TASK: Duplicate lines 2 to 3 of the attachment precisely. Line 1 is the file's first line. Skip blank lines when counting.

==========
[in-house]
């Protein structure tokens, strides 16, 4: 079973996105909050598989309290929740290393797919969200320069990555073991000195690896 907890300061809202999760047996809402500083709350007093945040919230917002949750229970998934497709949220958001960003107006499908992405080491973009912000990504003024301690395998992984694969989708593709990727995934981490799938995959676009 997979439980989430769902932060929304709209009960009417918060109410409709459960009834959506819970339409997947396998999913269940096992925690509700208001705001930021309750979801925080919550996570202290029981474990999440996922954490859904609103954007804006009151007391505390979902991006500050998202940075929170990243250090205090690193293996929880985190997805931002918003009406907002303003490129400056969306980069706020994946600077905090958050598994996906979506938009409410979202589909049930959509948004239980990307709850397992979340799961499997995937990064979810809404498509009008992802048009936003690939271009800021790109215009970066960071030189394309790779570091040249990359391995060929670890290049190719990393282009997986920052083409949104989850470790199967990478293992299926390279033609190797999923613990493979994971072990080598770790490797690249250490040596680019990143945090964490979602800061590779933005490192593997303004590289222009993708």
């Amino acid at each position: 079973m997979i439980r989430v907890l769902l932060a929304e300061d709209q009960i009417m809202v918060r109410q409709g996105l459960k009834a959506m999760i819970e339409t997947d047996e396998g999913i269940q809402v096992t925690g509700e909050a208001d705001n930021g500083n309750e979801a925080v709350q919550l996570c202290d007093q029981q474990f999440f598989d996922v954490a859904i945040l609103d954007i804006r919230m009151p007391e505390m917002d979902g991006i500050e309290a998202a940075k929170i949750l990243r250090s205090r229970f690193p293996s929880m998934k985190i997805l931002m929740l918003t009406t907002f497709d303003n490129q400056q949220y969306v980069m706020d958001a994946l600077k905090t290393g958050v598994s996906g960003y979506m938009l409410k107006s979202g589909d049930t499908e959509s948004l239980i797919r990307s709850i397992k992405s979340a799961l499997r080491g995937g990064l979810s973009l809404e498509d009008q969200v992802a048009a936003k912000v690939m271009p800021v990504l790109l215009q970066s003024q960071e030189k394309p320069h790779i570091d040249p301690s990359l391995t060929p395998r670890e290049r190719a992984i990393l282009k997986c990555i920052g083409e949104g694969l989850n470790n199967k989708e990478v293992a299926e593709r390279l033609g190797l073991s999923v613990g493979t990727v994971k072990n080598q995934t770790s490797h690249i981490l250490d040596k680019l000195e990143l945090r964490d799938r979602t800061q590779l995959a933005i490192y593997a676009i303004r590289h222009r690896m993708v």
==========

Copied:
């Protein structure tokens, strides 16, 4: 079973996105909050598989309290929740290393797919969200320069990555073991000195690896 907890300061809202999760047996809402500083709350007093945040919230917002949750229970998934497709949220958001960003107006499908992405080491973009912000990504003024301690395998992984694969989708593709990727995934981490799938995959676009 997979439980989430769902932060929304709209009960009417918060109410409709459960009834959506819970339409997947396998999913269940096992925690509700208001705001930021309750979801925080919550996570202290029981474990999440996922954490859904609103954007804006009151007391505390979902991006500050998202940075929170990243250090205090690193293996929880985190997805931002918003009406907002303003490129400056969306980069706020994946600077905090958050598994996906979506938009409410979202589909049930959509948004239980990307709850397992979340799961499997995937990064979810809404498509009008992802048009936003690939271009800021790109215009970066960071030189394309790779570091040249990359391995060929670890290049190719990393282009997986920052083409949104989850470790199967990478293992299926390279033609190797999923613990493979994971072990080598770790490797690249250490040596680019990143945090964490979602800061590779933005490192593997303004590289222009993708």
């Amino acid at each position: 079973m997979i439980r989430v907890l769902l932060a929304e300061d709209q009960i009417m809202v918060r109410q409709g996105l459960k009834a959506m999760i819970e339409t997947d047996e396998g999913i269940q809402v096992t925690g509700e909050a208001d705001n930021g500083n309750e979801a925080v709350q919550l996570c202290d007093q029981q474990f999440f598989d996922v954490a859904i945040l609103d954007i804006r919230m009151p007391e505390m917002d979902g991006i500050e309290a998202a940075k929170i949750l990243r250090s205090r229970f690193p293996s929880m998934k985190i997805l931002m929740l918003t009406t907002f497709d303003n490129q400056q949220y969306v980069m706020d958001a994946l600077k905090t290393g958050v598994s996906g960003y979506m938009l409410k107006s979202g589909d049930t499908e959509s948004l239980i797919r990307s709850i397992k992405s979340a799961l499997r080491g995937g990064l979810s973009l809404e498509d009008q969200v992802a048009a936003k912000v690939m271009p800021v990504l790109l215009q970066s003024q960071e030189k394309p320069h790779i570091d040249p301690s990359l391995t060929p395998r670890e290049r190719a992984i990393l282009k997986c990555i920052g083409e949104g694969l989850n470790n199967k989708e990478v293992a299926e593709r390279l033609g190797l073991s999923v613990g493979t990727v994971k072990n080598q995934t770790s490797h690249i981490l250490d040596k680019l000195e990143l945090r964490d799938r979602t800061q590779l995959a933005i490192y593997a676009i303004r590289h222009r690896m993708v």